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Joan tells of painful search for birth mum

Evening Herald, Tuesday June 08 2010

DUBLIN TD Joan Burton has revealed her pain at trying to find her birth mother.

Ms Burton (below) has made an impassioned plea with the Department of Health to introduce new laws that will make it easy for adopted people to find their biological parents.

The Labour finance spokesperson was put up for adoption three months after her birth and only managed to track down her family heritage years after her mother had passed away.

"I can tell him what the experience is like and I am sure others have told him," she told Minister of State Barry Andrews.

Ms Burton was born in Co Carlow to an unmarried woman in 1949 and was taken to Temple Hill Mother and Baby Home in Blackrock three months later.

She stayed there until she was fostered by Bridie and John Burton, from Rialto, and was then adopted. As an adult she decided to seek information on her birth mother and make contact ahead of her marriage.

"I am one of those people and I went in to the offices when I was in my 20s. I went in when I was getting married to ask whether a letter could go to my birth family just to say that I was getting married, that I was alive and that I was all right.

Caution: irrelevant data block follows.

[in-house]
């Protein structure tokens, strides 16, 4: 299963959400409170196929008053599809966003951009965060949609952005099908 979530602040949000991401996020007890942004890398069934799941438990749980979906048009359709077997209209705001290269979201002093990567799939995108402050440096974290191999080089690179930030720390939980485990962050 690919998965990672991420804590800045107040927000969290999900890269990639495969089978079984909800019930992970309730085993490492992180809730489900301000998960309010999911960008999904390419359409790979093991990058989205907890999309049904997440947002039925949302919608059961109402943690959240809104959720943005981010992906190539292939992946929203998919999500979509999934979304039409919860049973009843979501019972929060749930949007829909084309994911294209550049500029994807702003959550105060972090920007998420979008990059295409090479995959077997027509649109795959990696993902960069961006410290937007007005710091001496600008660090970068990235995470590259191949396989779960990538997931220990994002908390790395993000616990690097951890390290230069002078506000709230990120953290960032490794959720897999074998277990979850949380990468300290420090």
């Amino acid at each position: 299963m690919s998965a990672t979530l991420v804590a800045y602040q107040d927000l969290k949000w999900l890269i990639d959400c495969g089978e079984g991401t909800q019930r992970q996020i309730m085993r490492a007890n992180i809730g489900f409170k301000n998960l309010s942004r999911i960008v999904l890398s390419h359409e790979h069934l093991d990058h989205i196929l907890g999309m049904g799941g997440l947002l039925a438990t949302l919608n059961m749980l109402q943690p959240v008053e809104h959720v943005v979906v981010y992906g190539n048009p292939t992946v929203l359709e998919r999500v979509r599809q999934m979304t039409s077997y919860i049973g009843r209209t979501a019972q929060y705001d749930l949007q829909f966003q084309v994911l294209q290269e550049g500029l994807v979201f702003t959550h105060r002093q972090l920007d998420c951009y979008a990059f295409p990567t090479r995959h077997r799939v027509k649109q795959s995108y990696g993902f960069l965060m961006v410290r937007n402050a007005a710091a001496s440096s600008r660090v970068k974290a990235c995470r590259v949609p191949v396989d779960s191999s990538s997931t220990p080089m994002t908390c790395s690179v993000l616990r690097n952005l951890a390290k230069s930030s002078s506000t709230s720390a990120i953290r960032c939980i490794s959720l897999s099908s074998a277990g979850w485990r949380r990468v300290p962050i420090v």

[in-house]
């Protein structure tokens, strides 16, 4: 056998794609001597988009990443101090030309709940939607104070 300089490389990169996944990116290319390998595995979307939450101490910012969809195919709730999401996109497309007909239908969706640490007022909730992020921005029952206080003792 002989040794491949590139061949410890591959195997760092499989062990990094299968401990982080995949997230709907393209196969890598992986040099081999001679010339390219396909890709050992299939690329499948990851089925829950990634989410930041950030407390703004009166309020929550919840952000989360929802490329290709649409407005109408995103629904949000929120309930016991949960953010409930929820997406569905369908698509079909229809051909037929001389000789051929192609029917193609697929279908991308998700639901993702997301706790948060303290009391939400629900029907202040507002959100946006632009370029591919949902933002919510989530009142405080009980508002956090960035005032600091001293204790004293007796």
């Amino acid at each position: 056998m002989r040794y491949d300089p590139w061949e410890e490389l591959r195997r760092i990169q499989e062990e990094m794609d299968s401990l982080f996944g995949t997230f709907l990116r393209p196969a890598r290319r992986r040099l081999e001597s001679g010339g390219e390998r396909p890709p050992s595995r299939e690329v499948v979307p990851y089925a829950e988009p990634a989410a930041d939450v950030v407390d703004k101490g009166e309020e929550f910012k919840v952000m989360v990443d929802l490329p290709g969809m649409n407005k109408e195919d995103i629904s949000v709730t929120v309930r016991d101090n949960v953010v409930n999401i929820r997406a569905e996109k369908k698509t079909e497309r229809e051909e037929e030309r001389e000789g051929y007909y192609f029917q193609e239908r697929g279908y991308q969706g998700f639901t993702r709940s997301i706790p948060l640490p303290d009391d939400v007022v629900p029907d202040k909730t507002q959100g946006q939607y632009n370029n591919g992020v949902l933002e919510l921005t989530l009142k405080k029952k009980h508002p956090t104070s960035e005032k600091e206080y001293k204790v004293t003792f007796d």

The answer was 'No'," she recalled. Ms Burton said Ireland needs "a comprehensive structure that would allow adopted people obtain information about their origins".

"Many people who are adopted, especially women, want to get information about their background, their parentage and their medical history from the time they are older teenagers or young adults.

"This desire increases when they get married or enter into a long relationship, and it increases even more when they become parents."

She added: "Nobody expects a fairy story with a happy ever after ending. A child is given up for adoption based on a decision made by a birth mother; she may have been badly advised on it but she has made the decision. The adopted child moves on to another life, usually with very loving adoptive parents."

Ms Burton argues that there must be more openness in the system so that the child can gain information about issues such as medical history.

"Until relatively recently it was always nuns who decided that children could not have information. It is a product of the era of secrecy that arose through the Catholic Church's control of institutions and the adoption process," she noted.


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“In all of us there is a hunger, marrow-deep, to know our heritage, to know who we are and where we have come from. Without this enriching knowledge, there is a hollow yearning . . . and the most disquieting loneliness." 

Alex Haley, Author of Roots 





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